PRINCEMERE POETRY PRIZE

Out of the quarrel with others we make rhetoric; out of the quarrel with ourselves we make poetry. 
- W.B. Yeats

2020 PRINCEMERE POETRY PRIZE


Christopher Vaughan, Jennifer Phillips, and Joan Crate have won the 2020 Princemere Poetry Prize. Their poems appear below.


Christopher Vaughan


Ration

Berries on cereal,
Squirts of Purell,

Cereal itself.
The pantry's upper shelf.

Onions, onion skin
For stock. Take-out, take-in,

Trips out.
What we can go without—

Pickle ball, bike rides,
Breaths in outside,

Wipes and rewipes,
Knife-swipes

Down cabbage heads.
Breads

Elsewhere kneaded. Salt, sugar,
Least-opened bulgur

Wheat. Bananas,
Now brown bananas,

Hard-seeded flax,
Kleenex packs—

What little we can use.
The news.



Jennifer Phillips


Torchbearer

Inside the dark self is another self
like a small sun continually
trying the edges of shadow
with its insistent tongues,
sending out its experimental flares. So—
no need to fear night-walking
when the half-moon has packed up her flimsy light
in night's black valise and flown the coop.

Whatever you are when whatever you call it
takes possession—
your black dog, fog, that metal shade
that rackets and rachets shut over you,
the hours you are your own eclipse, still

your annular brightness flames,
let me tell you.

Until the dog frisks off into the meadow
and the door clanks open,
until fog swishes her soft linen into the trees
and light's sickle smites and transects the dark—
I can see you. Trust me.



Joan Crate


Three Poems for Kamal


Costa Rica

Water shivers around our plump thighs and bellies
in warm blue, swirls of sugary juice with a lick of rum
in our mouths, the sun lustring through the sky—
a liquid pearl—glowing through your eyes
as you grin at me. Who would ever guess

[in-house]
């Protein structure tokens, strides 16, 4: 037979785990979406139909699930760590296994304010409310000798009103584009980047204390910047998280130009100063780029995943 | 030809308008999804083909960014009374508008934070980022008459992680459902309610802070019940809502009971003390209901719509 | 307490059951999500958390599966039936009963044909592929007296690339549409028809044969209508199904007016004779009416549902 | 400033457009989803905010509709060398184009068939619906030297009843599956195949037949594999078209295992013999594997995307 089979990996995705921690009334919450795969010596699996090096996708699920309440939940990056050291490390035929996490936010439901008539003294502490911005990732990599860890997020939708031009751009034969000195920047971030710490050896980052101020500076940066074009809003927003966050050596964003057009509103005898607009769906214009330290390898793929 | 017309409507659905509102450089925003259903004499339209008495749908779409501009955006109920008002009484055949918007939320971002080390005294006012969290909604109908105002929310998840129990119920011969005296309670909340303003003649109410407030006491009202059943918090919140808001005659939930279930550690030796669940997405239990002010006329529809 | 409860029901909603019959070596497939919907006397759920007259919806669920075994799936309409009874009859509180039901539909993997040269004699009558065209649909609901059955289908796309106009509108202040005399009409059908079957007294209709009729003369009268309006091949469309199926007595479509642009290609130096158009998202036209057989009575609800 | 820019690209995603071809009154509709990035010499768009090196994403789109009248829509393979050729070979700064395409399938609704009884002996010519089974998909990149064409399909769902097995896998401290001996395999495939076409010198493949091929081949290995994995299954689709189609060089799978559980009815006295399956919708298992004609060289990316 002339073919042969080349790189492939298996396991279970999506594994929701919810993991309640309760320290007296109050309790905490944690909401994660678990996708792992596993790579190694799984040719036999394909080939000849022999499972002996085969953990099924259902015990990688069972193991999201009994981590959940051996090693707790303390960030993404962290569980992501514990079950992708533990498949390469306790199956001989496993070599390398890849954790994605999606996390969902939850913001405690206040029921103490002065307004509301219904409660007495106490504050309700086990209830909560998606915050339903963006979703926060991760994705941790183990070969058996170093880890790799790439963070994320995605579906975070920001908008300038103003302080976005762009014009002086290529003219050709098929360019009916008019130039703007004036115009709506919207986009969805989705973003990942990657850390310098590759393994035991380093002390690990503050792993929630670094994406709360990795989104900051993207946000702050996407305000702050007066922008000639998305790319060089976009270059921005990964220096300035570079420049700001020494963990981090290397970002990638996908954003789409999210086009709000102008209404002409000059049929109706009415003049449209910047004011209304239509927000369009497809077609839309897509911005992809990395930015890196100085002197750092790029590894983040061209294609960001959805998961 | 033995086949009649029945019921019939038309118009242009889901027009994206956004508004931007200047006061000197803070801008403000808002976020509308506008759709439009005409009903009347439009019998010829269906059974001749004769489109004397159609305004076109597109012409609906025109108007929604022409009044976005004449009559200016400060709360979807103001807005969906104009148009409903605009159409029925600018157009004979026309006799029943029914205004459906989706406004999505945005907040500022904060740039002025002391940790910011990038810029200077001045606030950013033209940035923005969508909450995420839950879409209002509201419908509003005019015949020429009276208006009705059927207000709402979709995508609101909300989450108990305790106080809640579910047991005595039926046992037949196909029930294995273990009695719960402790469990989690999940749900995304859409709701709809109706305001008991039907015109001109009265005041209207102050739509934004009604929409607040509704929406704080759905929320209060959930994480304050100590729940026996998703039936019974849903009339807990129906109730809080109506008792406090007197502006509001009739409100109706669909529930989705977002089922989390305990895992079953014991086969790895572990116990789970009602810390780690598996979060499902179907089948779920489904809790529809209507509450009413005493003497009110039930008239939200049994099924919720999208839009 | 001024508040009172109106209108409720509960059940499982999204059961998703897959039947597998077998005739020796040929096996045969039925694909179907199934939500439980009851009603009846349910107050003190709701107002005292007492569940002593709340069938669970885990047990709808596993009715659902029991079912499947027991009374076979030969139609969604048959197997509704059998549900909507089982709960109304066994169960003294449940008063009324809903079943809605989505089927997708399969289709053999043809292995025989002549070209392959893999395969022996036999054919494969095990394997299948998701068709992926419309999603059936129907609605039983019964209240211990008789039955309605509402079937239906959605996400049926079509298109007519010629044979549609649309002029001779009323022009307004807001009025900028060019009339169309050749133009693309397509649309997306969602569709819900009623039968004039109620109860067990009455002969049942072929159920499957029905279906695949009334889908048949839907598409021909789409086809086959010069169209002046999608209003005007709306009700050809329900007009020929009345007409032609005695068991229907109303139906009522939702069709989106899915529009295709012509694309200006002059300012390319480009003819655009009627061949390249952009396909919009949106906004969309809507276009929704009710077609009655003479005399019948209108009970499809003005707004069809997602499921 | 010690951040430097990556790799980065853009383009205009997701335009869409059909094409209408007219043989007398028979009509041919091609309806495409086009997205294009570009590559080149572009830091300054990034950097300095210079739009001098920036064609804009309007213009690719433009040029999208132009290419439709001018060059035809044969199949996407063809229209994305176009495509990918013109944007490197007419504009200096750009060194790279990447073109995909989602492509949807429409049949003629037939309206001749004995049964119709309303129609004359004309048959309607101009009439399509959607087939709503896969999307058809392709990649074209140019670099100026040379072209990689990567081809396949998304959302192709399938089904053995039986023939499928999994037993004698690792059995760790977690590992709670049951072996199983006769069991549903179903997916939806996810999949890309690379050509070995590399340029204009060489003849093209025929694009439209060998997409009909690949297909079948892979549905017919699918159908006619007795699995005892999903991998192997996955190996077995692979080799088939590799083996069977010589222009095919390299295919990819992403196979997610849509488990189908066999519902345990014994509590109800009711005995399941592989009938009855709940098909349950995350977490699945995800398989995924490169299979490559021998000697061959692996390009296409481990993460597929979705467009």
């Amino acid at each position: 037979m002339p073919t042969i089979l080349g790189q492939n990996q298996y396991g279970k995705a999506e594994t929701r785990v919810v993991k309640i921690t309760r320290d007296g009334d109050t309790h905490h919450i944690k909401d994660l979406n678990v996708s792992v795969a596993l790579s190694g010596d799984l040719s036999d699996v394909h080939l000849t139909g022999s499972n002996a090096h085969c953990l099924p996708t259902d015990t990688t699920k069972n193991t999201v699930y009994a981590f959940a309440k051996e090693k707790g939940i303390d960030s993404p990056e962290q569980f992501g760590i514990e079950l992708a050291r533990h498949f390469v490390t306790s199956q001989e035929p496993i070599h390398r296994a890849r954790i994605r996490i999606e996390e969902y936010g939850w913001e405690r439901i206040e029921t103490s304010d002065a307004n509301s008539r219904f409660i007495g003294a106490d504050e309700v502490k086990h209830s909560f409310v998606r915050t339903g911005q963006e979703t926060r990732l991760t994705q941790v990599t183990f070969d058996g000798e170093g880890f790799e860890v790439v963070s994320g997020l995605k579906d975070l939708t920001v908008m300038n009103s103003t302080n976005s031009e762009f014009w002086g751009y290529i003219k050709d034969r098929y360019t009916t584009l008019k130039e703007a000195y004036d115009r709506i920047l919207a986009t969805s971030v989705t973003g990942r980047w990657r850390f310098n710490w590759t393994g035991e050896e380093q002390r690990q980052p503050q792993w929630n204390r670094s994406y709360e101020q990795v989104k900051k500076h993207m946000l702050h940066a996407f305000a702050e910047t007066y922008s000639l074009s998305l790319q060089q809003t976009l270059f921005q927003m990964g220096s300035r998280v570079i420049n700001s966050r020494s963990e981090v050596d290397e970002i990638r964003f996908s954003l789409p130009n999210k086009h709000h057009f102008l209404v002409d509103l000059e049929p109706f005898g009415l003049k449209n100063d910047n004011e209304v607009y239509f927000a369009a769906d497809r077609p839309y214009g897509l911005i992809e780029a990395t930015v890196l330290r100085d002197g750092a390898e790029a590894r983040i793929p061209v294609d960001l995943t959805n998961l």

you are dying?

                         We lunch on fresh fruit
and barbequed pork while grackles flit up to steal
food off our plates, grabbing at gratification, greedy
as we are.

                 In the emerald light, we can't tell toucans
from pineapples, iguanas from guava, lazy pleasure
from clawing fear. This meal, this moment, this holiday
from reality is necessary as breath, as you, my darling,
to me.

           We have lived with lack long enough to know
how lucky we now are
                                     except for this:

your bleeding bladder, liver of tumours and cankered lungs.
We are at peace
                            except for the vomiting, hacking cough
and terrible yearning for more days to peer through windows
at deer gobbling last year's marigolds in the snow,
bellies swollen with young, or swallows diving kamikaze
through an aneurism sky.

                                          I whisper to you
when your eyes are closed and half your mind in dream.
I plant kisses when your flesh is hammers and needles,
acid marching like red ants from penis to throat.
I cushion the fracture between one and two a.m.
as you retch in the toilet, brain buried in a coal mine,
organs in earthquake. I tell you, I always say I want you
to stay.

             But trust me. Please, please believe that sometime
soon when I have hauled my most putrid sorrow to a landfill,
maybe a dreary afternoon I've stuffed myself with pot brownies
to crowd out misery, a day I hope will be long, long from now,
at least a week, maybe a month—oh god, make it two,
give us an entire season—when at last I have grown
bigger than myself—then,

I won't insist.



Perennials

Hummingbird wings beat thoughts
to froth on a morning of acid sun
and burnt blossoms, this clear
and wounded morning
of mourning.

                     Evaporated clouds hang
heavy with memory of downpour and loss.
A rainbow hovers—bruised hangover—
too temperamental, too miraculous
to manifest without pain.